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Alfred University graduate honors mentor with gift to support innovative degree programs

Alfred University | 6/29/18

Dr. William LaCourse, a glass science professor with five decades of experience as a teacher and researcher, was acting head of the New York State College of Ceramics at Alfred University, when he began wondering how he and others could foster increased interdisciplinary opportunities that would take full advantage of the educational environment that is unique to Alfred University.

            “What would happen if the University could make it possible to earn both a BS in Glass, Ceramic or Materials Engineering and a BFA in a related Art discipline in five years rather than a normal seven years?” he wondered.

“The combination seems unusual at first,” he said, “but companies, museums, architectural firms, and others that deal with both the science and design aspects of materials are in need of people with the creativity that results from such programs.”

The College of Ceramics contains two top-ranked programs, the School of Art and Design, and the materials-based programs (biomedical materials engineering, ceramic engineering, glass engineering science and materials engineering science) in the Inamori School of Engineering, so his ruminations on fostering collaborations between the two were to be expected.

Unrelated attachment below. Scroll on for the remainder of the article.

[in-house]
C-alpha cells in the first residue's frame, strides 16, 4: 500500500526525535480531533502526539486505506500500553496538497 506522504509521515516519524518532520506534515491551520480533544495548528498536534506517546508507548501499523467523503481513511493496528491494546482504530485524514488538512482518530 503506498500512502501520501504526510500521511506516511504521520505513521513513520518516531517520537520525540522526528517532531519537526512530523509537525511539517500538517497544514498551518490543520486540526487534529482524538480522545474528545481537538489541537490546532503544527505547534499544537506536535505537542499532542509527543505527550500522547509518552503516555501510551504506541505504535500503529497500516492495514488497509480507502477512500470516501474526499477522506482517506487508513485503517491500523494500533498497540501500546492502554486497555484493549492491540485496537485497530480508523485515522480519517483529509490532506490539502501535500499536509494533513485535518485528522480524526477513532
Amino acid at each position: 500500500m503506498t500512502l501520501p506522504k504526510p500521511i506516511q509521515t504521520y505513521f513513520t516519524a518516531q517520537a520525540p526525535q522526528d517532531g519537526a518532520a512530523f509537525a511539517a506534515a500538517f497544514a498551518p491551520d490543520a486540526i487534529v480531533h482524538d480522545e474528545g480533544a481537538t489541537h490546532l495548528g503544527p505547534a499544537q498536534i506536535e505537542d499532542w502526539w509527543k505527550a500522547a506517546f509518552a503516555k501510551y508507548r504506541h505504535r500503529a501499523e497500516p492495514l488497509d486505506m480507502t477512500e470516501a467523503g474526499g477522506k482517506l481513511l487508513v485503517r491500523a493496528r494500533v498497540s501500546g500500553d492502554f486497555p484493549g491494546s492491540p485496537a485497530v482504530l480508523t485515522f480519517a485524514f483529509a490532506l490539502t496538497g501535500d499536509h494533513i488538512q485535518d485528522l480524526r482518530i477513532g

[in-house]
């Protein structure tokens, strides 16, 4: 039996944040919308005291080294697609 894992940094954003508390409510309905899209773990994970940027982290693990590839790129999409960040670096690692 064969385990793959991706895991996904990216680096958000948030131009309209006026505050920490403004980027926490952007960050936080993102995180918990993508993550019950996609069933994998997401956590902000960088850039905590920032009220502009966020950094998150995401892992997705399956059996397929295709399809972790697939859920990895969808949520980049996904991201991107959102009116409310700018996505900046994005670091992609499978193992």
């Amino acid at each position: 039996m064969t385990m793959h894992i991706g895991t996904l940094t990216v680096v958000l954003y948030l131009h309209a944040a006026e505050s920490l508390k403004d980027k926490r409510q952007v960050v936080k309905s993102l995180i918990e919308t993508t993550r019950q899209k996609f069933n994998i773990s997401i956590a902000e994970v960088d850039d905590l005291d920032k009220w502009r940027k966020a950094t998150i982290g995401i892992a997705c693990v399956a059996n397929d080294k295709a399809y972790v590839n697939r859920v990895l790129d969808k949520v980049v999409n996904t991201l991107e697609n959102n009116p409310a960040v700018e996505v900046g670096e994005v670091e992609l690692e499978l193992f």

There have been examples of successful collaborations between art and engineering faculty over the years, including a course, “Ceramic Science for Artists,” pioneered by Dr. William Carty, professor of ceramic engineering, and John Gill, professor of ceramic art; they continue to teach it as a non-credit course during Ceramic Art Summer School. Another course, “Glassartengine,” is also team-taught by an artist and engineer. Angus Powers, associate professor of glass art, and Dr. Alexis Clare, professor of glass science, will teach it this coming fall. 

Together with student summer employees, these professors are busy developing totally new “Studio Laboratory” courses in which double-degree students will perfect their artistic abilities while simultaneously studying the “invisible science” that makes the art possible.   It is this approach that permits the accelerated double degrees and an enhanced creativity of the students, LaCourse said.

            LaCourse and his wife Patricia, emeritus librarian at Scholes Library, which houses both art and engineering materials, created a fund that allows the University to facilitate those intersections of art and engineering.   But creating and sustaining an academic program such as LaCourse envisions would require substantially greater resources, and that’s where one of LaCourse’s former students wants to help, said Alfred University President Mark Zupan.

The graduate, who wishes to remain anonymous, has committed $1.25 million through a bequest to support LaCourse’s dream program.  “The gift will not only provide funds, but has already encouraged and energized the participating faculty as they work to finalize and implement the program,” Zupan said.

“That’s the kind of magic that happens to benefit the entire University and generations of students to come when a mentor like Bill LaCourse has such a profound impact on one of his students,” Zupan added.  

Anyone interested in the double-degree program is asked to contact the Admissions office,, or to call 607 871 2115.